Return to related text
Immigrants Deported, by U.S. Hospitals
jimenez de2
Eight years ago, Mr. Jiménez, an illegal immigrant working as a gardener in Stuart, Fla., suffered multiple traumatic injuries in a deadly car crash with a drunken Floridian. An ambulance brought Mr. Jiménez to Martin Memorial, a 59-year-old not-for-profit hospital on the banks of the St. Lucie River in Stuart. The community hospital saved his life, twice, and, after failing to find a rehabilitation center willing to accept an uninsured patient, kept him as a ward for years. Photo: Josh Haner/The New York Times
jimenez de3
Jiménez's relatives in Florida were shocked by how the accident had changed him. After intensive surgical and medical intervention, Mr. Jiménez survived, but spent more than a year in a vegetative state. "He was no longer Luis; he was another person," said Montejo Gaspar Montejo, left, his cousin by marriage. "He didn't talk. He didn't understand anything. He stayed curled up in a ball. But he was alive." Photo: Josh Haner/The New York

                     jimeinez de4

Propelled by a migrant's dreams, Mr. Jiménez's journey north was not supposed to end as it did. When Mr. Jiménez borrowed thousands of dollars to pay the smugglers who delivered him to the United States, he envisioned years of labor on the lawns of affluent America and then a payoff: the means to buy land of his own, to cultivate his own garden, back in Guatemala. At the time of the accident, he was living in a place called Indiantown, Fla., where, coincidentally, Guatemalan Mayan immigrants have settled. Photo: Josh Haner/The New York Times
jimenez de5
Diana Gregory, a nurse who supervises case management and discharge planning, said that Mr. Jiménez -- "I will affectionately call him Louie" -- became "like family" to the hospital staff at Martin Memorial, which bought him birthday cakes, knitted him blankets and gave him toys. Ms. Gregory eventually escorted Mr. Jiménez to Guatemala. Photo: Josh Haner/The New York Times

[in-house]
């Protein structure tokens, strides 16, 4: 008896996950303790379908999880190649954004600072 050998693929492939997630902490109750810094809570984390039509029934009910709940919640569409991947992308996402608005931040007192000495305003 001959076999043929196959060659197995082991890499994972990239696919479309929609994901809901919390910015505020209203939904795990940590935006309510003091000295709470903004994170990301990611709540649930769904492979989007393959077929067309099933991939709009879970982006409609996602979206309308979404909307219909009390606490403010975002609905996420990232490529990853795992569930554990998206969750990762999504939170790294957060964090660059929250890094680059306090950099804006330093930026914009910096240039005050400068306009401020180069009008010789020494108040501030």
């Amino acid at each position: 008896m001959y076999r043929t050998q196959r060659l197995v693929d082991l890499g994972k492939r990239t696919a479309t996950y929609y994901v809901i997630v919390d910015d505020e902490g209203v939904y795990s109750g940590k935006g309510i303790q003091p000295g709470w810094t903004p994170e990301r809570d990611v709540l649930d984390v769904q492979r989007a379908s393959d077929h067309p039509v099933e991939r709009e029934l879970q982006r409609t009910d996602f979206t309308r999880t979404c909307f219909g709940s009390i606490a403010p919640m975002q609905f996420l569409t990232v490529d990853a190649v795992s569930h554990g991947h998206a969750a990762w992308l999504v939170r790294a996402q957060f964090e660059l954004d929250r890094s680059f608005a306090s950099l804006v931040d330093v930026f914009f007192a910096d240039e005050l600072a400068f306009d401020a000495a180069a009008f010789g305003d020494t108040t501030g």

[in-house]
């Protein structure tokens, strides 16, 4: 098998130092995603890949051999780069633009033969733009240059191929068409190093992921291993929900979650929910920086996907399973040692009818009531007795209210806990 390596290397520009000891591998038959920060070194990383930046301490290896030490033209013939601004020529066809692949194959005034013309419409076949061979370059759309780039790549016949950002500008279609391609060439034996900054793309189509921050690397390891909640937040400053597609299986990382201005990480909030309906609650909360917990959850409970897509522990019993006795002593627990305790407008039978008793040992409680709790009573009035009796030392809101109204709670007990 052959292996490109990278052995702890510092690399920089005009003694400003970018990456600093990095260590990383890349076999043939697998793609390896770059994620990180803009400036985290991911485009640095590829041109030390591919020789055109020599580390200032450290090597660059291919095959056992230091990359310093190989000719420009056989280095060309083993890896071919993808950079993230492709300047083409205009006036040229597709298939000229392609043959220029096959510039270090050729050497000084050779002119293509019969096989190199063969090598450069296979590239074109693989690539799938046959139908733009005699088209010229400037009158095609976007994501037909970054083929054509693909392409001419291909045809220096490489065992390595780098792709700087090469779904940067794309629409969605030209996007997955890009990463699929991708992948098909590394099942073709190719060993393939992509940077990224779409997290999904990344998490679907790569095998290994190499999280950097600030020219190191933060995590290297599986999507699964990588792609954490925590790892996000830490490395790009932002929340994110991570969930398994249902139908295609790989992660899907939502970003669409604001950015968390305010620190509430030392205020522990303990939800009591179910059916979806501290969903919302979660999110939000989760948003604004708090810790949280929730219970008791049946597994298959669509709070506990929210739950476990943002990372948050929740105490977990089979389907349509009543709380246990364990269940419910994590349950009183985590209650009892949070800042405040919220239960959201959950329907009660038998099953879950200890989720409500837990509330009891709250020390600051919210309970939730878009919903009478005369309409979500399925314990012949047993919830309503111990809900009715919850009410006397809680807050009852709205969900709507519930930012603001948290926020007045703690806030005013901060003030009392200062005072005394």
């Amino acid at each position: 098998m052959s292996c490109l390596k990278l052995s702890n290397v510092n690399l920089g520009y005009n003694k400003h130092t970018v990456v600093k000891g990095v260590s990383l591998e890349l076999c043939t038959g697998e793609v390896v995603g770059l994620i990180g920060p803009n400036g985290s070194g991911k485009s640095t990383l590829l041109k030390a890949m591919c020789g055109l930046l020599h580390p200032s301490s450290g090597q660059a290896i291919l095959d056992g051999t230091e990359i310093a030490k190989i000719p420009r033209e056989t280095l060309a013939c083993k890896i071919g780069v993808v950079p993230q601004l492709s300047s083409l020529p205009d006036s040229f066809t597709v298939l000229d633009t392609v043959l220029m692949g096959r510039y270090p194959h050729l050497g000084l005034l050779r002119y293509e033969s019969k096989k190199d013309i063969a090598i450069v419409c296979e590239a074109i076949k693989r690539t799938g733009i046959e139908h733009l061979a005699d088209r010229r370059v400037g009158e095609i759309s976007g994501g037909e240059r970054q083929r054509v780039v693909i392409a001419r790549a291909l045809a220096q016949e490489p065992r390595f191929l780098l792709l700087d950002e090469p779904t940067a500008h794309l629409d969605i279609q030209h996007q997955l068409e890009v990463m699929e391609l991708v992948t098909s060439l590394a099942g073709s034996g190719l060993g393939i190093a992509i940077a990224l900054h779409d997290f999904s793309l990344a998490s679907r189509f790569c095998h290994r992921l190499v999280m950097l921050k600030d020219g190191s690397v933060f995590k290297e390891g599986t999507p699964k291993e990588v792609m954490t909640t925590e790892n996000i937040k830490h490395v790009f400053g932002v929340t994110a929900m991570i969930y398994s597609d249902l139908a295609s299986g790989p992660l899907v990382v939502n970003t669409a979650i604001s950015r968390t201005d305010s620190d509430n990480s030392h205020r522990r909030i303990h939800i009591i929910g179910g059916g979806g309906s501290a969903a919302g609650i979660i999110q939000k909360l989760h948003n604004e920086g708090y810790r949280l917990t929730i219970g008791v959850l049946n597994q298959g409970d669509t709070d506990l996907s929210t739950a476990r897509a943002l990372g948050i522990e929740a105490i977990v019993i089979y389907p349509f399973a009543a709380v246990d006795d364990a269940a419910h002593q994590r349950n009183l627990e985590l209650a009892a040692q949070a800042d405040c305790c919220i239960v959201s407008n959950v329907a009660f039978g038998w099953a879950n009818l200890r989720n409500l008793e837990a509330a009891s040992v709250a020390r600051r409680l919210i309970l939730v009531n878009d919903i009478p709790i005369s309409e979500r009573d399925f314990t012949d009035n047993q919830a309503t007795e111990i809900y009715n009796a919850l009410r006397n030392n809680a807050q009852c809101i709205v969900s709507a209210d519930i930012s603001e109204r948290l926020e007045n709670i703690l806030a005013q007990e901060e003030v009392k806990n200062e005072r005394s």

jimenez de6
Shortly before daybreak on July 10, 2003, an ambulance picked up Mr. Jiménez at the hospital and drove him to the St. Lucie County airport, where an air ambulance waited to transport him back to Guatemala. His cousin, Mr. Gaspar, was not apprised. Mr. Jiménez was deported not by the federal government but by the hospital, Martin Memorial. After having spent $1.5 million to care for Mr. Jimenez, Martin Memorial leased an air ambulance for $30,000 and "forcibly returned him to his home country," as one hospital administrator described it. Photo: Josh Haner/The New York Times 
jimenez de7
Dr. Miguel Garcés, a prominent Guatemalan physician and public health advocate, said that serious rehabilitation, of the kind that Mr. Jiménez needed, "is almost nonexistent" in Guatemala outside private facilities. Before Mr. Jiménez was deported, Dr. Garcés predicted that Mr. Jiménez would be taken in by the country's one public rehabilitation hospital and then released in a matter of weeks to his family in the countryside. He was proved right. Photo: Josh Haner/The New York Times
jimenez de 8
Immaculately clean but dilapidated, Guatemala's National Hospital of Orthopedics and Rehabilitation, where Mr. Jiménez was brought on his return from Florida, operates on a shoestring budget of approximately $400,000 a year. Photo: Josh Haner/The New York Times
jimenez de9
Dr. Harold Von Ahn, who was director when Mr. Jiménez arrived and now oversees public hospitals for the health ministry. Several times a year, American hospitals send patients to the National Hospital, which accepts them "because they're Guatemalans," Dr. Von Ahn said. Dr. Von Ahn said that he believed that American hospitals were dumping patients that should be their responsibility. Photo: Josh Haner/The New York Times
More Images
               , the scholarly journal of democracy and human rights
More from
Main / Columns / Books And Arts / Miscellaneous